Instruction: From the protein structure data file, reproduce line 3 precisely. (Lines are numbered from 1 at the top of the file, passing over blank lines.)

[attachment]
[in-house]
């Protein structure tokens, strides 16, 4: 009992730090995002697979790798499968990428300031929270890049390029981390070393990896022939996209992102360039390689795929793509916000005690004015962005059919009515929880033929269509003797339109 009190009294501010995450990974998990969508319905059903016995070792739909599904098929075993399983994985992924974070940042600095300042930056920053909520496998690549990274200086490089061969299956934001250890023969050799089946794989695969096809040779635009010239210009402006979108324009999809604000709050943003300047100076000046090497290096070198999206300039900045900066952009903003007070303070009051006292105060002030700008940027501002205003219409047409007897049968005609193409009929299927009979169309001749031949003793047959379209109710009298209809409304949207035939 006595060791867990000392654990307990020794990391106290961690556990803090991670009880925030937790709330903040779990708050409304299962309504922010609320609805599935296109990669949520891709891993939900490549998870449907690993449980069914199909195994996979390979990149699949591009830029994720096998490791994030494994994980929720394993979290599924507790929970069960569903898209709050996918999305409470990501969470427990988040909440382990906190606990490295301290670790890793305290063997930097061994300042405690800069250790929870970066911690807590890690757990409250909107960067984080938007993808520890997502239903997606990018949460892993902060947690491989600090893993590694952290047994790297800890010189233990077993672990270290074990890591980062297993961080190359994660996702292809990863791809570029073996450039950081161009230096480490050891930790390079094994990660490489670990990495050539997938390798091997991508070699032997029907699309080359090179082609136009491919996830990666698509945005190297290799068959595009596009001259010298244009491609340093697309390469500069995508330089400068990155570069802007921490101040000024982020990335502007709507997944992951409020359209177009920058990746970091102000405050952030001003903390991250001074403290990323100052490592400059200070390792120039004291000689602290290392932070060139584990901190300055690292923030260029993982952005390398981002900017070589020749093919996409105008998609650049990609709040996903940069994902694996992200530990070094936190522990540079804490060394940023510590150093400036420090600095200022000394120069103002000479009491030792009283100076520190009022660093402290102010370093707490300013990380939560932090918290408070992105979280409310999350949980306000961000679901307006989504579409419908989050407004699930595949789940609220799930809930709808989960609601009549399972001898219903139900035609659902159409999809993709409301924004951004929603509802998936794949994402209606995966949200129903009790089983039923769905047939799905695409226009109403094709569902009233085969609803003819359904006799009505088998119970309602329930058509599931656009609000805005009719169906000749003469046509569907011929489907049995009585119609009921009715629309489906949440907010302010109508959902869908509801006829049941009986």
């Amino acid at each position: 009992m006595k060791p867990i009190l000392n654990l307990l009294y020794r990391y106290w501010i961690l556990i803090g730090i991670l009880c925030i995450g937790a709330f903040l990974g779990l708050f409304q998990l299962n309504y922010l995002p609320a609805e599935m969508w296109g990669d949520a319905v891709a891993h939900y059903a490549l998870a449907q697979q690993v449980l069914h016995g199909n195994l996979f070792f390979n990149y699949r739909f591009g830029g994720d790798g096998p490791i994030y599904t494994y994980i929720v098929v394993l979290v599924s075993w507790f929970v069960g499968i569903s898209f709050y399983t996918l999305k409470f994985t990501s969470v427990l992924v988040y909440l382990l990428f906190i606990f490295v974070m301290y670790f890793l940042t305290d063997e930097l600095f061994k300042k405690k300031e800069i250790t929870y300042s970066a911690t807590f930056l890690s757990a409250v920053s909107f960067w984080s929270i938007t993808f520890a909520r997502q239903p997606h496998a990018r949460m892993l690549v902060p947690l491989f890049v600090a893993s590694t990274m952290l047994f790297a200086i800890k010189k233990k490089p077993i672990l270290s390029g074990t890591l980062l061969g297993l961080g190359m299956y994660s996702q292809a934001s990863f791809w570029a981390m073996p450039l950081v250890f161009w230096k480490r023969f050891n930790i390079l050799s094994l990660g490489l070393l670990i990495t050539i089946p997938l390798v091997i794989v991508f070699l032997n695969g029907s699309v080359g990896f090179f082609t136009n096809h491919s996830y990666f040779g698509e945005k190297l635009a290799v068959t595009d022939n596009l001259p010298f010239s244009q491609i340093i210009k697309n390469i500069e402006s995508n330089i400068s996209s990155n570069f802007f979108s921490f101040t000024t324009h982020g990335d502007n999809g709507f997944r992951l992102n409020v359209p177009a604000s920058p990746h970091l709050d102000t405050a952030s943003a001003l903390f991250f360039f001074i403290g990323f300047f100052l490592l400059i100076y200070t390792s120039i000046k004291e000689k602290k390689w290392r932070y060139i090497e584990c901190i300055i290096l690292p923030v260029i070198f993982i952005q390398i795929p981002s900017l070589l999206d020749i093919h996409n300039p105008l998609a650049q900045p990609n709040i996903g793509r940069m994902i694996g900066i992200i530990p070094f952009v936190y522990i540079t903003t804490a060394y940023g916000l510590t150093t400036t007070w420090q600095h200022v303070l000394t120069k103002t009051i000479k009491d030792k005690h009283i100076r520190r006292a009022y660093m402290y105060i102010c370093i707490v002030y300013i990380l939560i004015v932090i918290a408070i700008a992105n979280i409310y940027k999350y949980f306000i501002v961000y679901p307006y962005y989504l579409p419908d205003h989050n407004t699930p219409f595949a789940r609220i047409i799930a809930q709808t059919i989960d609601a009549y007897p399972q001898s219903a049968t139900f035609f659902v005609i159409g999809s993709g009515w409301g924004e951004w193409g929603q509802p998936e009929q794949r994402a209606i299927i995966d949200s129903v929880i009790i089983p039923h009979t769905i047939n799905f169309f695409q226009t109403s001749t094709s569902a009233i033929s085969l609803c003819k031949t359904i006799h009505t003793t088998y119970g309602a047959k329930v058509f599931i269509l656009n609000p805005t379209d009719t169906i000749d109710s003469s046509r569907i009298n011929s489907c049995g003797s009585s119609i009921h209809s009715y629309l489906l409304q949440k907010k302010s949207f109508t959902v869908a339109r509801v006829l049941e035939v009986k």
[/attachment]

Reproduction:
């Amino acid at each position: 009992m006595k060791p867990i009190l000392n654990l307990l009294y020794r990391y106290w501010i961690l556990i803090g730090i991670l009880c925030i995450g937790a709330f903040l990974g779990l708050f409304q998990l299962n309504y922010l995002p609320a609805e599935m969508w296109g990669d949520a319905v891709a891993h939900y059903a490549l998870a449907q697979q690993v449980l069914h016995g199909n195994l996979f070792f390979n990149y699949r739909f591009g830029g994720d790798g096998p490791i994030y599904t494994y994980i929720v098929v394993l979290v599924s075993w507790f929970v069960g499968i569903s898209f709050y399983t996918l999305k409470f994985t990501s969470v427990l992924v988040y909440l382990l990428f906190i606990f490295v974070m301290y670790f890793l940042t305290d063997e930097l600095f061994k300042k405690k300031e800069i250790t929870y300042s970066a911690t807590f930056l890690s757990a409250v920053s909107f960067w984080s929270i938007t993808f520890a909520r997502q239903p997606h496998a990018r949460m892993l690549v902060p947690l491989f890049v600090a893993s590694t990274m952290l047994f790297a200086i800890k010189k233990k490089p077993i672990l270290s390029g074990t890591l980062l061969g297993l961080g190359m299956y994660s996702q292809a934001s990863f791809w570029a981390m073996p450039l950081v250890f161009w230096k480490r023969f050891n930790i390079l050799s094994l990660g490489l070393l670990i990495t050539i089946p997938l390798v091997i794989v991508f070699l032997n695969g029907s699309v080359g990896f090179f082609t136009n096809h491919s996830y990666f040779g698509e945005k190297l635009a290799v068959t595009d022939n596009l001259p010298f010239s244009q491609i340093i210009k697309n390469i500069e402006s995508n330089i400068s996209s990155n570069f802007f979108s921490f101040t000024t324009h982020g990335d502007n999809g709507f997944r992951l992102n409020v359209p177009a604000s920058p990746h970091l709050d102000t405050a952030s943003a001003l903390f991250f360039f001074i403290g990323f300047f100052l490592l400059i100076y200070t390792s120039i000046k004291e000689k602290k390689w290392r932070y060139i090497e584990c901190i300055i290096l690292p923030v260029i070198f993982i952005q390398i795929p981002s900017l070589l999206d020749i093919h996409n300039p105008l998609a650049q900045p990609n709040i996903g793509r940069m994902i694996g900066i992200i530990p070094f952009v936190y522990i540079t903003t804490a060394y940023g916000l510590t150093t400036t007070w420090q600095h200022v303070l000394t120069k103002t009051i000479k009491d030792k005690h009283i100076r520190r006292a009022y660093m402290y105060i102010c370093i707490v002030y300013i990380l939560i004015v932090i918290a408070i700008a992105n979280i409310y940027k999350y949980f306000i501002v961000y679901p307006y962005y989504l579409p419908d205003h989050n407004t699930p219409f595949a789940r609220i047409i799930a809930q709808t059919i989960d609601a009549y007897p399972q001898s219903a049968t139900f035609f659902v005609i159409g999809s993709g009515w409301g924004e951004w193409g929603q509802p998936e009929q794949r994402a209606i299927i995966d949200s129903v929880i009790i089983p039923h009979t769905i047939n799905f169309f695409q226009t109403s001749t094709s569902a009233i033929s085969l609803c003819k031949t359904i006799h009505t003793t088998y119970g309602a047959k329930v058509f599931i269509l656009n609000p805005t379209d009719t169906i000749d109710s003469s046509r569907i009298n011929s489907c049995g003797s009585s119609i009921h209809s009715y629309l489906l409304q949440k907010k302010s949207f109508t959902v869908a339109r509801v006829l049941e035939v009986k």